Steel house framing holds a number of significant advantages over conventional timber house framing for both the builder and the home owner.
These advantages will be discussed in detail, following a brief history describing the evolution of the current steel house framing
Both here and overseas, the use of steel as a framing and truss material is not new. Australian builders first looked seriously at steel in the 1940's, when a shortage of traditional building materials spawned the development of bitumen-coated steel framing sections. Although the technology was, by today's standards, a little 'rough and ready', the fundamental virtue of steel - its strength and durability - stood out, and the confidence of those builders was well-proven. Today, those early examples are still standing.
During the 1960's, interest in steel framing started to gather momentum. Frame sections made from 1.60 mm galvanised steel were used to construct houses in Queensland, NSW, the ACT and South Australia. In 1968, a new era of lightweight steel framing technology was heralded with the introduction of a 1.20 mm galvanised channel section frame.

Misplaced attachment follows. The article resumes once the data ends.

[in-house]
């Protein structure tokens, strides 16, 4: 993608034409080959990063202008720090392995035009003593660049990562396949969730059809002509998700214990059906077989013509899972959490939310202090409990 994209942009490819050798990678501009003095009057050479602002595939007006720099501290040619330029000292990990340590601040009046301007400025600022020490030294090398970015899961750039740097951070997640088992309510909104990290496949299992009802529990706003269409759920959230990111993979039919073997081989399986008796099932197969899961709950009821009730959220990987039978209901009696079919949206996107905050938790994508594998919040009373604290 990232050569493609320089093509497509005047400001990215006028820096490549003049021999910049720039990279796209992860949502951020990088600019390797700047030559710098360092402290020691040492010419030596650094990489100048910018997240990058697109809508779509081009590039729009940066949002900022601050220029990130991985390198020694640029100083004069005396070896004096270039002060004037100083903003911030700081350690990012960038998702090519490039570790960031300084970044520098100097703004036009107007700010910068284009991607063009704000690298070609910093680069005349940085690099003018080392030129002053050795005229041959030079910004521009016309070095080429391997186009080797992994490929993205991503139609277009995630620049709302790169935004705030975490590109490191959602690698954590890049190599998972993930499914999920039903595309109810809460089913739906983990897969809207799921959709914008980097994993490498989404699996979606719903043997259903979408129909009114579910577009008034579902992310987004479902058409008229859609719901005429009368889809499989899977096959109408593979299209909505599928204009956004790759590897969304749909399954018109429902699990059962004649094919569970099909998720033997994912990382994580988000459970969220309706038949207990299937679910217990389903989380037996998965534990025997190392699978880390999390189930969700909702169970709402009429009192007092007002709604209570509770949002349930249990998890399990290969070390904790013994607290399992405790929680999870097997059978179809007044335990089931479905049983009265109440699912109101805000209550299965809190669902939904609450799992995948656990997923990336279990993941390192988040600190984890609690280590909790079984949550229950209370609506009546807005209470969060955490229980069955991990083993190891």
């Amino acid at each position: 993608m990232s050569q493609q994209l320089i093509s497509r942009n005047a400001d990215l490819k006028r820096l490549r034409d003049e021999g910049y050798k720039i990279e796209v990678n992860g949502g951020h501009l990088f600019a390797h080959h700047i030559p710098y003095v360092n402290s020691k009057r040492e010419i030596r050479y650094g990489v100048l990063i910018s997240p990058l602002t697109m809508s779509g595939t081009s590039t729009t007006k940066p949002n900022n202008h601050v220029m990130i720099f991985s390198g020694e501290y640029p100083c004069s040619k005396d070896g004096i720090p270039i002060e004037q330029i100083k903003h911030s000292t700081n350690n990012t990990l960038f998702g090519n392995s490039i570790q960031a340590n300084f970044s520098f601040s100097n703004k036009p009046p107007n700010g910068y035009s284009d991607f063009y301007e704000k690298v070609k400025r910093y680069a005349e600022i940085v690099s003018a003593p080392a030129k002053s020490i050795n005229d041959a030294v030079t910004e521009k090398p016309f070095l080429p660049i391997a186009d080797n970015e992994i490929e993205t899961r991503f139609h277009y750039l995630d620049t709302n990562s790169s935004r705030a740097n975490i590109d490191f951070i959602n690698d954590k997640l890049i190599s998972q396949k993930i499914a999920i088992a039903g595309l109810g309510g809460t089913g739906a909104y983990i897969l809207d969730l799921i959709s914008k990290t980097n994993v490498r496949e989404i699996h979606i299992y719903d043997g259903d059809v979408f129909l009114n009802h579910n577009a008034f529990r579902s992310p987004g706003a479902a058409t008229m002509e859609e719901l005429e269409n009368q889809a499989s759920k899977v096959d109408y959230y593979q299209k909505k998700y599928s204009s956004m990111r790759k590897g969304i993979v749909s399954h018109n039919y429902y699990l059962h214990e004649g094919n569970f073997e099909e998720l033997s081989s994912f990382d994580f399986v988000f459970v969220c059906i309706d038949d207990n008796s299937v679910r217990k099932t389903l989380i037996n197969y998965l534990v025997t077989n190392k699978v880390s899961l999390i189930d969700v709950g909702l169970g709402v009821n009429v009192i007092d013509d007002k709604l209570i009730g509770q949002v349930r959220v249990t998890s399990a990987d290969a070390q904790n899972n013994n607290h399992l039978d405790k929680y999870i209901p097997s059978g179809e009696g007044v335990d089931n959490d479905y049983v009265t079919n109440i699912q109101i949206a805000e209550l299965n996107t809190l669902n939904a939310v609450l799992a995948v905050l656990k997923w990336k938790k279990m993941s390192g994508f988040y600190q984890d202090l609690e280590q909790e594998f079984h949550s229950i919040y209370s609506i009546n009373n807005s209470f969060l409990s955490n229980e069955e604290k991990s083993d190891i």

Again, by today's standards, this example looks unwieldy. But it signalled more experimentation and more development. It was the forerunner of today's systems, utilising lighter gauge high tensile steels.
There are a number of framing systems on the market today. However, across the board steel framing falls into five categories, according to the method used to join the various sections.
Lock and clip. Recesses in the frame sections allow the frames to be clipped together, and the joins are locked in place by way of screws or rivets.
Tab and slot. Tabs in one section are passed through slots in the adjacent section and folded over to form a join.
Clinched. A method of joining sections by pressing adjacent layers of steel together under high pressure.
Nailed. Specially designed sections can now be fixed by nailing similar to timber.
All of these systems are generally prefabricated in the factory ensuring dimensional accuracy and ease of erection.